better standing.



GEORGE WYATT CABLE, lumber merchant,
was born in Athens county, Ohio, on the
17th of June, 1831. His parents were Hiram and
Rachel (Henry) Cable, the former a native of Jef-
ferson county. New York, and the mother of Wash-
ington county, Ohio. The grandfather of our sub-
ject, James Cable, emigrated from England about
the year 1770 and settled in Massachusetts, whence
his descendants branched off to other states. His
mother was the daughter of Scotch-Irish parents;
a most excellent christian lady, to whose influence
are mainly due the better traits in the moral char-
acter of our subject.

Hiram Cable was a gentleman of considerable
local note in the State of Ohio, having been in the
early part of the century extensively engaged in
merchandising, and later in life actively connected
with public improvements and enterprises. He was
one of the projectors of the Piqua and Indianapolis
railroad, now a branch of the Pennsylvania Central,
one of the largest contractors for the construction
of the same, and for nine years a director of the
company. He was also the founder and builder
of the picturesque and thriving town of Cable, situ-
ated in Champaign county, seven miles from Ur-
bana, which was owned entirely by himself and his

brother, P. L. Cable. He represented his county
in the legislature during a number of years, and
was a man of great public spirit and energy, highly
esteemed and honored by all who knew him.

In 1857 he disposed of his Ohio interests and
removed to Scott county, Iowa, where for nine
years he was extensively engaged in farming, giving
especial attention to sheep-raising and wool-grow-
ing. The retirement and monotony of a farmer's
life were not, however, adopted to his tastes, nor
in harmony with his previous active public life ; he
pined for a more varied and enterprising sphere of
existence, and accordingly, in 1866, sold out his
farm and removed to the city of Davenport, where
in partnership with his son, the subject of this
sketch, he embarked in the coal and lumber busi-
ness, which is still in successful operation. Hiram
Cable is a brother .to the well-known P. L. Cable,
of Rock Island, Illinois, owner of the Coal Valley
mines of that county, and who in company with
his nephew, R. R. Cable, brother of our subject,
has recently built the Rock Island and Mercer
County railroad, which intersects a rich and popu-
lous farming district, bringing within easy reach of
market products hitherto valueless.

George W. Cable received a fair English and



mathematical education in the excellent public
schools of Urbana, Ohio, and commenced life as
a farmer in Champaign county, Ohio, which he
continued for several years with success ; but fol-
lowing the example of his father, he sold out in
1857 and removed to Scott county, Iowa, where
for nine years" he steadily pursued the business of
husbandry. In 1866 he removed to Davenport,
and engaged with his father in the coal and lumber
trade, to which was . afterward added an extensive
lumber manufactory, which has since been con-
ducted with marked success, the establishment
giving steady employment to about one hundred
hands, and turning out about ten million feet of
lumber annually. In 1874 his father, Hiram Cable,
retired into private life ; and two years later our
subject associated with him in business Mr. John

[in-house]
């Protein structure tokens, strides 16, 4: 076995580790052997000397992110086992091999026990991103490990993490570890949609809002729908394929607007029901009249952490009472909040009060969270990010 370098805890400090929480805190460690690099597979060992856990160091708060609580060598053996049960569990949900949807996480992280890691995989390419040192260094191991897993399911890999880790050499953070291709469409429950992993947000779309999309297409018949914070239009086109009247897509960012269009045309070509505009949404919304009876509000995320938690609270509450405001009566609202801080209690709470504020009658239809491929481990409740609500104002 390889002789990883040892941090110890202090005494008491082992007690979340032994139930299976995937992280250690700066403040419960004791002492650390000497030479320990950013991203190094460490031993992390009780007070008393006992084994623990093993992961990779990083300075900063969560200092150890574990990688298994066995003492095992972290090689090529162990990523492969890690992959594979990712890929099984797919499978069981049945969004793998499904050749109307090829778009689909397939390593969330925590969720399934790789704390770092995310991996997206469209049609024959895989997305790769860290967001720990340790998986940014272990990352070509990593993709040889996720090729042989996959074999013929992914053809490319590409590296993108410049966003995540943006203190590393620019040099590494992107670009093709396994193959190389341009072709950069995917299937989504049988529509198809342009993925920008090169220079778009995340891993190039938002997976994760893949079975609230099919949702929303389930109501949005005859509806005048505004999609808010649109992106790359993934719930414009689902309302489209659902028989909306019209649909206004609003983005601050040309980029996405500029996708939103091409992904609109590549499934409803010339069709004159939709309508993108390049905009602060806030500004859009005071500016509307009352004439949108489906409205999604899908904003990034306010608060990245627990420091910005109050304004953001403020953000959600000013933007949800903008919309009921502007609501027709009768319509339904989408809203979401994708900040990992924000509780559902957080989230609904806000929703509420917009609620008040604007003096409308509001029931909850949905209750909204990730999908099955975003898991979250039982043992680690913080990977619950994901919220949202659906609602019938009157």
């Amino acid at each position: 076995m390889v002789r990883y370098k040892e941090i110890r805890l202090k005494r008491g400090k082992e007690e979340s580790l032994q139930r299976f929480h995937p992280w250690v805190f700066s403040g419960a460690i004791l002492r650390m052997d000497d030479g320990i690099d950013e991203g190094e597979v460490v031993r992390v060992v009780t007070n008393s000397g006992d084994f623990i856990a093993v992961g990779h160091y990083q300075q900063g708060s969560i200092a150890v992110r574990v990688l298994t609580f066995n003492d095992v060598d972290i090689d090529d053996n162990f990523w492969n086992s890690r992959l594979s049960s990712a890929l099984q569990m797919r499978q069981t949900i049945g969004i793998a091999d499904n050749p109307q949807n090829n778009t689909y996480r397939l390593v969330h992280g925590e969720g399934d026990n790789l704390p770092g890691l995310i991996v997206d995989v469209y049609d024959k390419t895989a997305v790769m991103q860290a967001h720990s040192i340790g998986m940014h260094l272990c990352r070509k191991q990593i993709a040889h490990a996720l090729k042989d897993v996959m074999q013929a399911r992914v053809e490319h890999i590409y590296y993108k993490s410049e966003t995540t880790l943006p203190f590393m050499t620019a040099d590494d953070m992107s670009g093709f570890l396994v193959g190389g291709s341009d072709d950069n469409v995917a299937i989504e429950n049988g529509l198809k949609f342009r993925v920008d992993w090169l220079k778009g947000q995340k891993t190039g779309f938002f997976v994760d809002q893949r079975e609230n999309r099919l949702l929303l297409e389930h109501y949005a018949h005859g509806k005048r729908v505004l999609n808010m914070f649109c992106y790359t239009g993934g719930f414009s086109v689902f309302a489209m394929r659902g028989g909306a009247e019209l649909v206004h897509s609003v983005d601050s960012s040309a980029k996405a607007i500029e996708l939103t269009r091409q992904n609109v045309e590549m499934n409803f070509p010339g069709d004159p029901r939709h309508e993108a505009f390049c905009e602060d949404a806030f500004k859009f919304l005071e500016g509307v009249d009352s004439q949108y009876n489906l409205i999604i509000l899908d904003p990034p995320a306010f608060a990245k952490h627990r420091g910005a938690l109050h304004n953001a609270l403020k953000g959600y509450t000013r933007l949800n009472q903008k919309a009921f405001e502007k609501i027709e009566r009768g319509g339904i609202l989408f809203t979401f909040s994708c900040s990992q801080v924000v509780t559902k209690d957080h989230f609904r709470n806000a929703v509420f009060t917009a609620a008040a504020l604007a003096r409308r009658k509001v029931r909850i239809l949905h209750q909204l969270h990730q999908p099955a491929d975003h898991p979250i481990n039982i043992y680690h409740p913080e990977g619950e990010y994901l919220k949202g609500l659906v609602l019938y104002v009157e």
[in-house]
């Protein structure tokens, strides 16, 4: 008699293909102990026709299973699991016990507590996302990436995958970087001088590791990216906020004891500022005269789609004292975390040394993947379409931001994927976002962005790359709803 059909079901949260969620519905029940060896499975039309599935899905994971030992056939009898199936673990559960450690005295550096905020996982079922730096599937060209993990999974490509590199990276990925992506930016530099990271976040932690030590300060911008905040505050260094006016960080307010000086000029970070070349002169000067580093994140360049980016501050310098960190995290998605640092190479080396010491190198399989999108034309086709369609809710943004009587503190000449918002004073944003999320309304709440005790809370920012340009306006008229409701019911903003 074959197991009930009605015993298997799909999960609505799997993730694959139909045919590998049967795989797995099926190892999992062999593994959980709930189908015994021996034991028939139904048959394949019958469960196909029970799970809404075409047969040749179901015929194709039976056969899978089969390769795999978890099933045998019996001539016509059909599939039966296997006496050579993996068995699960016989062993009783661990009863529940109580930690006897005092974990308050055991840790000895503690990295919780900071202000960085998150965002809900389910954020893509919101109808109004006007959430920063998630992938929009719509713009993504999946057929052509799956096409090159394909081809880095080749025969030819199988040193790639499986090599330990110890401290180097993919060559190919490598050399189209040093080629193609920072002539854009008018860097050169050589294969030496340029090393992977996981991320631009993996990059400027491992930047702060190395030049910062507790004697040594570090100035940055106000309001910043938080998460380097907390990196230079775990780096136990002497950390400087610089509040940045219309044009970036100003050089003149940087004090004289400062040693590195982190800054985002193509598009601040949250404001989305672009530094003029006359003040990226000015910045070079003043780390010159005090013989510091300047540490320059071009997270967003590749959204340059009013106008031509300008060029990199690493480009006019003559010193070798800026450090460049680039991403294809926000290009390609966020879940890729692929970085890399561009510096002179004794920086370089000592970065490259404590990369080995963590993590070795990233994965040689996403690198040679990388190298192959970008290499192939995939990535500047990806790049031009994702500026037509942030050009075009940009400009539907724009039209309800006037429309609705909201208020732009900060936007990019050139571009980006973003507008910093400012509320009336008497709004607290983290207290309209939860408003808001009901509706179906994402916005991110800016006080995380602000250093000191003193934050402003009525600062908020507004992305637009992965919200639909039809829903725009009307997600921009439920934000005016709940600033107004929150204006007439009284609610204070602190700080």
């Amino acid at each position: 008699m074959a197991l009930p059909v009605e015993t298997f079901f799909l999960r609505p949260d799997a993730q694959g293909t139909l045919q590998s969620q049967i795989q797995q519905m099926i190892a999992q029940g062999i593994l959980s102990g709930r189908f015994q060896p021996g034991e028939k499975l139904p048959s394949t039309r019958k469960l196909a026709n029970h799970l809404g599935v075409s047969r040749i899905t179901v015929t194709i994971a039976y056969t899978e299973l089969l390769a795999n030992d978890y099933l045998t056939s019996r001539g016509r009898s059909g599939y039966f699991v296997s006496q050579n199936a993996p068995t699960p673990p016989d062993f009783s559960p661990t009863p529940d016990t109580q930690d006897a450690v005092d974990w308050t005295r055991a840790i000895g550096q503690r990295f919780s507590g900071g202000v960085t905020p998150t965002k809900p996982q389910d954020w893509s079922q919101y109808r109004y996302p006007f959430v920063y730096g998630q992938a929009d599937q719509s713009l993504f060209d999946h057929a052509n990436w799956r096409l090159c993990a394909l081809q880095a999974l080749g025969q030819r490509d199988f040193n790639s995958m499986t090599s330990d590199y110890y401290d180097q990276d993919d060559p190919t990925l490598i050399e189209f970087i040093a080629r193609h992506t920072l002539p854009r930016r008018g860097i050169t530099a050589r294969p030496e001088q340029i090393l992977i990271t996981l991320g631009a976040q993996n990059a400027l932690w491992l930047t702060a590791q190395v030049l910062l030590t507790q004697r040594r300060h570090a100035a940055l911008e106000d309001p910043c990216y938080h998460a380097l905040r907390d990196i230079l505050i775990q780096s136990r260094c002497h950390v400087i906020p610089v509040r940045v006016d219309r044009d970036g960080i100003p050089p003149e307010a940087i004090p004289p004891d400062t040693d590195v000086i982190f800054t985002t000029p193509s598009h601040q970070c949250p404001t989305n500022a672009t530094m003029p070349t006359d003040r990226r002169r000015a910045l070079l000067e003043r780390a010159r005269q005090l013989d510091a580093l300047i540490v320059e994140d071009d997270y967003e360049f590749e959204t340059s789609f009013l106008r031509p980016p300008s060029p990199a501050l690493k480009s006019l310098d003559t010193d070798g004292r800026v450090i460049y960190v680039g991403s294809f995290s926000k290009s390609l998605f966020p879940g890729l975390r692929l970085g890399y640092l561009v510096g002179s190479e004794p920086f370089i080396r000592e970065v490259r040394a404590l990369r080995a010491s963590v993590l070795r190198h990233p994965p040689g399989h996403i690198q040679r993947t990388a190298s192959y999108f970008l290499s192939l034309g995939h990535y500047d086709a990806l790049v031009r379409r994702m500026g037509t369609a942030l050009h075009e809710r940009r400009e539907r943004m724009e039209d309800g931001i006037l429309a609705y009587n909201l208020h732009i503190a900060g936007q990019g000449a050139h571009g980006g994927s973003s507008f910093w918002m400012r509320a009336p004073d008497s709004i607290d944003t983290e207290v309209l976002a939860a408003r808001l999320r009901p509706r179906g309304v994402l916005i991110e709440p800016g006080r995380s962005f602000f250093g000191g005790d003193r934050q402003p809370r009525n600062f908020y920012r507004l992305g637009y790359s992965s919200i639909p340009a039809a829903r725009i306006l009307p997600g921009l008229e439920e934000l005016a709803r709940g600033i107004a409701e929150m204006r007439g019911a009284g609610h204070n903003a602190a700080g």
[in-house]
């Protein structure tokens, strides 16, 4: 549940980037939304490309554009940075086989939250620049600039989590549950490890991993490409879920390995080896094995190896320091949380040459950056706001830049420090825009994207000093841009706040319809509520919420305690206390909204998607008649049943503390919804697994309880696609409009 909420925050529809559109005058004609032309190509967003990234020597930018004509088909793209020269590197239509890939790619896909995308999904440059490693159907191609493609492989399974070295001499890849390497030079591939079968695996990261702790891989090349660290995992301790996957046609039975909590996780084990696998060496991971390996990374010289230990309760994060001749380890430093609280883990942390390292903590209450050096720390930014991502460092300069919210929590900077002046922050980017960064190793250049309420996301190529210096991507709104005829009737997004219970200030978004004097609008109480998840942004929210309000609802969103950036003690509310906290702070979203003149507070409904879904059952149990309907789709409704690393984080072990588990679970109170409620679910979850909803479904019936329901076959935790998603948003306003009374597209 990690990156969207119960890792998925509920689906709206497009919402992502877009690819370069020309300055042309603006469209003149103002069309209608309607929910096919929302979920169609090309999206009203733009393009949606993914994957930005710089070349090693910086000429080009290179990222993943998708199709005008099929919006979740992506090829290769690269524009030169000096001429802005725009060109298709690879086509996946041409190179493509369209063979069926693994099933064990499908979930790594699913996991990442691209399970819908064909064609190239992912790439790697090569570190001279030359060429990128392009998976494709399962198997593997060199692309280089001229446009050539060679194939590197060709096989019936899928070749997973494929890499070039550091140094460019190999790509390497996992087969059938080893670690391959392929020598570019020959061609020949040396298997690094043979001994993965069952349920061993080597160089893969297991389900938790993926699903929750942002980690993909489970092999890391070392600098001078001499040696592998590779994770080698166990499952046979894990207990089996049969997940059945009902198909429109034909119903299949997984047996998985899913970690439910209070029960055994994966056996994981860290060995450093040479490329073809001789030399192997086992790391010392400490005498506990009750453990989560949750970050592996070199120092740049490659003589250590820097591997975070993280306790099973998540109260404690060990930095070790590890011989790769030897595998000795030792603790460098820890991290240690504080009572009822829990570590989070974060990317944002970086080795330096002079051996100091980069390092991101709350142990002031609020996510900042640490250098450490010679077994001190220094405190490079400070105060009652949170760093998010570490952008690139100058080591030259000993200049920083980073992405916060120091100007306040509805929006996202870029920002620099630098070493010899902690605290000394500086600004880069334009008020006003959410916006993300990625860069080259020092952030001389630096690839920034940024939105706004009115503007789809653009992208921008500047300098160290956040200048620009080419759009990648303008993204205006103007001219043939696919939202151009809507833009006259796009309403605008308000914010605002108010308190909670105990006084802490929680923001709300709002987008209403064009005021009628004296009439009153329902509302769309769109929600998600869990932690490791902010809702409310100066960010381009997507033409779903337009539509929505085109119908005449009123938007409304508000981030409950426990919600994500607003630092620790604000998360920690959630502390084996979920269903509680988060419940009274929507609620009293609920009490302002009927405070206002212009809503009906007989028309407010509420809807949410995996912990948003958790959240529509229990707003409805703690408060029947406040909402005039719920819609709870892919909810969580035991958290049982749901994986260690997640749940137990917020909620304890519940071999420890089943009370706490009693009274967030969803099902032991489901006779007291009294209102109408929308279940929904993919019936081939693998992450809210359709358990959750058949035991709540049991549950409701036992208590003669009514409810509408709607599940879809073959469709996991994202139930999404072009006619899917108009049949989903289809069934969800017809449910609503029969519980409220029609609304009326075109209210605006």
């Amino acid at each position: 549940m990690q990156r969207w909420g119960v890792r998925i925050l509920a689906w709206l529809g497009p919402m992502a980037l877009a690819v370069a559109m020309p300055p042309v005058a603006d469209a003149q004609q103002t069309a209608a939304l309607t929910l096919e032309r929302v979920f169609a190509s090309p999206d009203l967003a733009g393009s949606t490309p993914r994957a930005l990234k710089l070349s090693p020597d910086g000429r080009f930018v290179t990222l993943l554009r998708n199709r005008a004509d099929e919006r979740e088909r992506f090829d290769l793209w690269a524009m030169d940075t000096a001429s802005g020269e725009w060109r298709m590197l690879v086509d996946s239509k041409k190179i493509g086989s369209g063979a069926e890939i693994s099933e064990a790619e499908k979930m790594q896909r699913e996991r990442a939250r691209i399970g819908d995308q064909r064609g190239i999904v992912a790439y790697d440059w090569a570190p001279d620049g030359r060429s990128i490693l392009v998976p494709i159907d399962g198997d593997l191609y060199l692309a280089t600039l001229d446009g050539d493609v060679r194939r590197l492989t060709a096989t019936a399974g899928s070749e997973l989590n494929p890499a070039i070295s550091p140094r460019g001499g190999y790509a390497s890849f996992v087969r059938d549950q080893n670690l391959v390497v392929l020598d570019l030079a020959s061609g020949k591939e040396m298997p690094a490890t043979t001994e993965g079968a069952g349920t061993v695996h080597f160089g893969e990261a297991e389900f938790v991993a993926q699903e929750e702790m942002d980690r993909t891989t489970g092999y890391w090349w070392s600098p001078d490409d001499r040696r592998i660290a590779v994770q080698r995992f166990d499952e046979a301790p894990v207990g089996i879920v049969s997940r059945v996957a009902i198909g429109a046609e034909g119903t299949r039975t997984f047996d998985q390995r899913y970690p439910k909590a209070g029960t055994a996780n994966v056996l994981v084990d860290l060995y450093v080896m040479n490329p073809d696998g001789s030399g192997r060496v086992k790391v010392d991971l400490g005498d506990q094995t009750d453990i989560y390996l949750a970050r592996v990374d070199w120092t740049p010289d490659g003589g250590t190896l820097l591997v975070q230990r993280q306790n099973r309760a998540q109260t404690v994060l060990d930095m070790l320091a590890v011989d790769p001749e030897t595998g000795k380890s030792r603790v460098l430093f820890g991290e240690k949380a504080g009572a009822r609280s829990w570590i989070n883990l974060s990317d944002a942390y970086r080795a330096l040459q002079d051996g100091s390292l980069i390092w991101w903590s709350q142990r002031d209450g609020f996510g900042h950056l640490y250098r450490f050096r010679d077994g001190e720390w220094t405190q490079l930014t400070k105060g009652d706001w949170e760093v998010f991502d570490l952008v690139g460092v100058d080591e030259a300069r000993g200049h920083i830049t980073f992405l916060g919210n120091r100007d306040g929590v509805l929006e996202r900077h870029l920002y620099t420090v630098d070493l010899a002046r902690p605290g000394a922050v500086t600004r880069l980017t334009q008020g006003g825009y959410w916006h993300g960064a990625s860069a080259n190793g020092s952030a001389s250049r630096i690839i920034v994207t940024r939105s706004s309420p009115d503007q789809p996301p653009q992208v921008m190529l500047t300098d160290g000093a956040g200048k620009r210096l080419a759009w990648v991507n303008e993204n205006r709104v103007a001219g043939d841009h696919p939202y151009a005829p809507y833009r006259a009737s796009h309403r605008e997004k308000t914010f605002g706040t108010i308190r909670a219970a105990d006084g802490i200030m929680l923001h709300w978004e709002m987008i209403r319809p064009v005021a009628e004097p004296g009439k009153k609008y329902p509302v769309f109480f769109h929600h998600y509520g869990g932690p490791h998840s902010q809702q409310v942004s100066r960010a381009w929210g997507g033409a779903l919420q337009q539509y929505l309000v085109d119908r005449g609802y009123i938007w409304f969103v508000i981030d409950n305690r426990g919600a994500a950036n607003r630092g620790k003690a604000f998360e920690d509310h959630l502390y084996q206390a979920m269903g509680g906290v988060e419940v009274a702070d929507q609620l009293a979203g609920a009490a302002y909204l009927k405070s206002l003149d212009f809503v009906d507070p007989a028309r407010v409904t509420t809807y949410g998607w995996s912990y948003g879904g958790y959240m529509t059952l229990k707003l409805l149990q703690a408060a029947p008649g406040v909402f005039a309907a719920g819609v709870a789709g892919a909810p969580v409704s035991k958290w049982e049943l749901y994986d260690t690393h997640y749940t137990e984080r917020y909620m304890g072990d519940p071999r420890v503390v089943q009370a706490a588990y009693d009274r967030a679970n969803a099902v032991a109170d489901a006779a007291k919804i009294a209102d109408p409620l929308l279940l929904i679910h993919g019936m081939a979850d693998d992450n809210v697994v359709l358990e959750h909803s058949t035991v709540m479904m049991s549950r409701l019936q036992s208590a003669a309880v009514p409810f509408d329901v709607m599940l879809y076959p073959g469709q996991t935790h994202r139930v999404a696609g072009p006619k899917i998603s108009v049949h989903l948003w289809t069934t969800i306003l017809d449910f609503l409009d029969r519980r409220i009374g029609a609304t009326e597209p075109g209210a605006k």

Homby, and the business is now carried on under
the style of Homby and Cable.

In politics, Mr. Cable has always been averse to
the institution of human chattelage, and conse-
quently has allied himself with the republican party,
but in common with all good citizens he mourns
over party shortcomings.

He is a prominent aud consistent member of
the Congregational Church of Davenport, and in
all the relations which he sustains to his fellow-
citizens leads an honest and blameless life.

As a man of business, he is endowed with rare
good sense and a well-balanced mind, so that as
he may operate with more caution than others, his
mistakes are fewer. His business integrity is pro-
verbial, his character for honesty has never been
sullied by even a whisper.

He is an affectionate and true husband and
father, devoted to the interests of his family, and
yet a warm and active friend to the poor and
needy. As a churchman, he is earnest and zealous,
" fully persuaded in his own mind," and an un-
compromising antagonist of " the world, the flesh
and the devil." He is generous and even self-
sacrificing with his means for religious and be-
nevolent purposes ; and at the time of the erec-
tion of the beautiful edifice of the Congregation
Society, in Davenport, he is understood, to have
given a tenth of all his property to the enterprise.
He carries his religion into every-day life, ex-
emplifying in his character the principles of the
"golden rule," yet entirely free from cant or phar-
asaic ostentation.

On the iSth of October, 1854, he married Miss
Eliza E. Baldwin, daughter of Richard Baldwin,
Esq., an extensive farmer of Champaign county,
Ohio. They have had six children, five of whom
survive : Charles H., Nanny Kate, Mary Ellen,
Josephene, and George W., junior.



AMONG the very few country journalists who
iA. have left the editor's chair to start a bank is
Andrew J. Felt, a native of the Empire State. He
was born at Victor, Ontario county, on the 27th
of December, 1833, his parents being Warren Felt,
merchant and farmer, and Cynthia Stowell. The
Felts were from Massachusetts. His grandfather
was a participant in the second war with England.
Andrew was educated at the Hamilton Academy,
Madison county ; at sixteen commenced teaching ;
followed that profession three winters ; at nineteen
commenced reading law with Thomas Frothingham,
of Rochester, finishing his legal studies with Judge
Nichols, of Sherburne, Chenango county, and being
seized violently with the western fever, came to Iowa
before being admitted to the bar.

Mr. Felt reached this state in the autumn of 1855,